Gaming without your brother

Category Archives: Xbox

At dinner with a friend last night, I was asked what games I’ve been playing lately. It forced me to vocalize something I had been bothered by and not wanting to say out loud to anyone – I hadn’t played any of the new games I bought over a month ago. The plan was to become a tumor on the couch and breeze through Rise of the Tomb RaiderUndertaleFallout 4, and a bunch more I purchased but didn’t have the time to play until after my semester ended. Alas – none of that happened.

What happened instead  was I also purchased the Legendary edition of Destiny to try and get back into the game (I gave up on vanilla around level 20, a few missions short of the end of the main storyline of the game) by playing with friends. And get back into the game I did. It’s been the first MMO I’ve been really hooked on (despite trying World of Warcraft and Guild Wars 2). A few days ago I spent all day farming bounties and getting resources for upgrades and a sword. Most of my winter break from school was spent farming levels to get my first character somewhere reasonable for strikes and the first few raids.

So this friend asked me what I’d been playing and I had to say “I’ve been playing nothing but Destiny and Smite.” Smite is a 3rd person MOBA made by Hi-Rez Studios, and is the first MOBA I’ve ever been hooked on. Late last year I succumbed to peer pressure and tried to play a big friendy in-house of DoTA 2 and hated it. My conclusion was DoTA 2 is for smart people, and Smite is for us common folk. Before that encounter, I tried League of Legends a few times in years past and never got into it – going back to it for a few games with friends in my program it’s pace didn’t capture my interest like Smite did, I would assume because of the camera angle.

This is the first time in my life I’ve been stuck in a spiral of live, online games that don’t just end. This is also the first time in my life I’ve had friends I felt comfortable playing games online with. But even so, my all day farm session in Destiny recently was solo, intentionally, and I was so happy for it to be so. I do a lot of solo queueing in Smite because I don’t play a lot of their traditional 5 v 5 map (the rage from sub-par players toward all the rest of us sub-par players is too aggravating for what should just be a game). I finally did join a clan but the few times I’ve been online since joining, anyone that asks to queue together, I just ignore.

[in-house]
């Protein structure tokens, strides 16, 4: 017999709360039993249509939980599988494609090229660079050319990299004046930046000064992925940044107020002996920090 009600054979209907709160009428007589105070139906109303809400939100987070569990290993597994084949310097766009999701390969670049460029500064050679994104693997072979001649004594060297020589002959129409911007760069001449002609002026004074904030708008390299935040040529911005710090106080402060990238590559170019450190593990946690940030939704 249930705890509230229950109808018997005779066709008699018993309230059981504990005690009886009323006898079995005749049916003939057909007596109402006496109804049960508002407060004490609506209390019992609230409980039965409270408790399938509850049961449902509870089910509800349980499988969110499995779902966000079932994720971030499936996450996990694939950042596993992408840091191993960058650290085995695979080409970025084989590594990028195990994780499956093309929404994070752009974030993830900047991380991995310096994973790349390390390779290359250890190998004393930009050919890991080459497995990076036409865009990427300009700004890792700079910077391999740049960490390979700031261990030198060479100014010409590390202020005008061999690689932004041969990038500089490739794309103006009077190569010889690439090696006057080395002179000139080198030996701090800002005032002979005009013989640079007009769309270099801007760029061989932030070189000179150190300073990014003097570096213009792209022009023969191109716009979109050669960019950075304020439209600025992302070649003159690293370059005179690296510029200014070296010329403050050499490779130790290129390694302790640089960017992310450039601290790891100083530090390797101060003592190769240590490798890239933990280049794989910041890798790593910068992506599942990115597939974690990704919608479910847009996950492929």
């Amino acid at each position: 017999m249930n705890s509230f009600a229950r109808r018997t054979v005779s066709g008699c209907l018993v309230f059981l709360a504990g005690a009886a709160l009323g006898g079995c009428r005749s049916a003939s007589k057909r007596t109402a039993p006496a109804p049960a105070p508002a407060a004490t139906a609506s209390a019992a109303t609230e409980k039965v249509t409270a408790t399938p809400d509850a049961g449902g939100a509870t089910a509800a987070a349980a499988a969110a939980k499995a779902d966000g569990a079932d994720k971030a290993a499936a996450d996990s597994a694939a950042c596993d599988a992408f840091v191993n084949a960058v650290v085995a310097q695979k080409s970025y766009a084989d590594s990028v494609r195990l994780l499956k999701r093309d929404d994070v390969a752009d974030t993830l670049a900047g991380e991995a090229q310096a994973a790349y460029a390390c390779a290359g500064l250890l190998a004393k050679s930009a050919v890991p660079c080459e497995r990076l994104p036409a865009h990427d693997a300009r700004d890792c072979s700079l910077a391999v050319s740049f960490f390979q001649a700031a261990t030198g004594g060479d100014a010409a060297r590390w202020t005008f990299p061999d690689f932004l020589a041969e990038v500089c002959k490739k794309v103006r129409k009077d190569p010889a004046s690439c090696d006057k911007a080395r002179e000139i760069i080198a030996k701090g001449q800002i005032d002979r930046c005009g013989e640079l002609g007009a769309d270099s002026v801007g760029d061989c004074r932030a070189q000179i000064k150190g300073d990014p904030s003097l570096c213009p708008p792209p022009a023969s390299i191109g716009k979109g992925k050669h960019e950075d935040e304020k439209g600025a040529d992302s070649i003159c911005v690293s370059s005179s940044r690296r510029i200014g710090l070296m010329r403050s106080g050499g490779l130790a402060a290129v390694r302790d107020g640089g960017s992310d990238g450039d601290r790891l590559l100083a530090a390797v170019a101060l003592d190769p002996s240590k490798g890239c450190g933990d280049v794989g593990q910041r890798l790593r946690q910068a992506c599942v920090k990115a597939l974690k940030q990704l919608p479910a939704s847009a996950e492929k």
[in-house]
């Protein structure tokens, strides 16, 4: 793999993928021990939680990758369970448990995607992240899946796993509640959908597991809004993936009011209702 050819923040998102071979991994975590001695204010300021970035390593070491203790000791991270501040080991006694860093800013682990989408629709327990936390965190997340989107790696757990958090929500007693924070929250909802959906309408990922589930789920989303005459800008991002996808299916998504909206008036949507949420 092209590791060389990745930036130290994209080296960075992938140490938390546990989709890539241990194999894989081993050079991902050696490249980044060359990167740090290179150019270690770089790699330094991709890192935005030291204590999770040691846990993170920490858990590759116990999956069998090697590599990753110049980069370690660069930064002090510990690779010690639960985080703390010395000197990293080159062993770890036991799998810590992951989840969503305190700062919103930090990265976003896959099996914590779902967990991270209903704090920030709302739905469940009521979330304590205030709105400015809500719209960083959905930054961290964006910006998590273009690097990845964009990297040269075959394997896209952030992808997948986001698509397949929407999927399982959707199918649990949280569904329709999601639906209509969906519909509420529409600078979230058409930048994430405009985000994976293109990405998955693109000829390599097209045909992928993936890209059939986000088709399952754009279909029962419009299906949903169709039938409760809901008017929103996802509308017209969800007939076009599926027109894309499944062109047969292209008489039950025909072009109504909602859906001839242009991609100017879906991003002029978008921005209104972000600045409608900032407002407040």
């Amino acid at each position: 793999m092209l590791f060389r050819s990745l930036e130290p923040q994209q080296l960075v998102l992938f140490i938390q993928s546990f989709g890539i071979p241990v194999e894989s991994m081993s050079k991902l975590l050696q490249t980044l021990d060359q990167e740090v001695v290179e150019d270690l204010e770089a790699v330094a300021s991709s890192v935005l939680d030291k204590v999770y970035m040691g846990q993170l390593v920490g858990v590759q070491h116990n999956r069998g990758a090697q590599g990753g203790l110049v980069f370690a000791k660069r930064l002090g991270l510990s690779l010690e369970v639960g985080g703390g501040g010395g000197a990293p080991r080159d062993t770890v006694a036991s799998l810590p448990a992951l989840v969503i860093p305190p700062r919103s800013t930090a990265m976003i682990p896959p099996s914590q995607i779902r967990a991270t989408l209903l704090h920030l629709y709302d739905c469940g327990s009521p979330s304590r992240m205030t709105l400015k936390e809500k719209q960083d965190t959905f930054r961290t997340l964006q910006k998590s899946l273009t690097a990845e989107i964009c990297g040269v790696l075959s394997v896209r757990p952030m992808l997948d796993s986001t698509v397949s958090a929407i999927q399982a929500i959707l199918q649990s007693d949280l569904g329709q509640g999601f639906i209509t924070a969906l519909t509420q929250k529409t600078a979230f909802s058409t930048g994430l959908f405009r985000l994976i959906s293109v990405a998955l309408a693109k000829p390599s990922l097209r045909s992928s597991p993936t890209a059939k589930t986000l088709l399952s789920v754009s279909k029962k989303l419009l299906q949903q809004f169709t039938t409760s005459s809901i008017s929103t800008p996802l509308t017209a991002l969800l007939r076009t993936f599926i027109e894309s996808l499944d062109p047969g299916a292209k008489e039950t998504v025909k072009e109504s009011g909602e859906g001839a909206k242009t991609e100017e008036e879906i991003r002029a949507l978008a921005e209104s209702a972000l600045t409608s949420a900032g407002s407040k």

This also boils down to deeper considerations like, why do I feel guilty enjoying a game, even if I dump hundreds of hours into it? Why is that bad, when to some, it’s the most cost efficient game I’ve ever purchased? I’m sure part of it goes to being in a game design master’s program. Like all disciplines, you have to be well versed in it to have the most tools at your disposal to create new and/or interesting things within that discipline. I.e. read often and widely to write, watch often and widely to create films, and play often and widely to make games. But here I am, returning to the same killing fields over and over and over again every day.

So in the academic sense, is there a parallel to playing these games incessantly that’s akin to reading deeply? Analyzing texts requires becoming immersed in all the minutiae of the text. Can I claim analyzing the minutiae of the game, which requires playing nothing else? Maybe. If I were really doing that. Smite lends itself to that, as a competitive eSport. It demands to be analyzed to improve or be halfway decent at – if I didn’t learn something deeper about the game 90% of the time I played then I would be getting stomped every game. And I take pride in saying I only get stomped in 50% of the games I play. Ha HA!

Spiraling deeper into this rabbit hole of self-reflection, I also acknowledge that I don’t play games very deeply in general. My introspection is around the level of “why was this enjoyable? What did it do well? What could it improve on?” not “What was the intent behind these systems to inform my player experience?” Throughout my program, I’ve been adamant that I am not a game designer. Mostly because true game design positions are a lot of spreadsheets, testing variable changes in slight directions, and seeing how those effects propagate out through the game. I don’t have the patience for that. Give me a to-do list, and I will become possessed with the notion of getting list completed (again, part of my recent infatuation with Destiny) regardless of what the end product actually is, so long as it actually fits the quality benchmark set forth at the start of the project.

That infatuation also speaks to some my addictive tendencies. Why can’t I enjoy an hour a day of a game and move on to another game? For me, that will be a learned skill at some point. I feel the height of immersion at around the 4th hour. So jumping in for an hour and jumping out just doesn’t seem worth it to me. I definitely play video games for escapism; due to that, immersion is my preferred state of game playing. And that is a state easily achieved when I have an infinite number of checklists, ala Destiny.

In the end, what am I saying? Mostly nothing. Just rambling my thoughts because I realized recently I missed this site. Ultimately, I know I shouldn’t feel bad about playing whatever I want, even if it’s the same thing day in and day out. I should’t feel guilty about not getting through my Steam/console/mobile backlog, regardless of my student status. Having said that, it’s not a bad thing to consider taking a break from games that offer little novelty and diving into critically acclaimed alternatives, even if it requires forcing myself to do so. If for no other reason, it’ll give me more fodder to come back to this page with.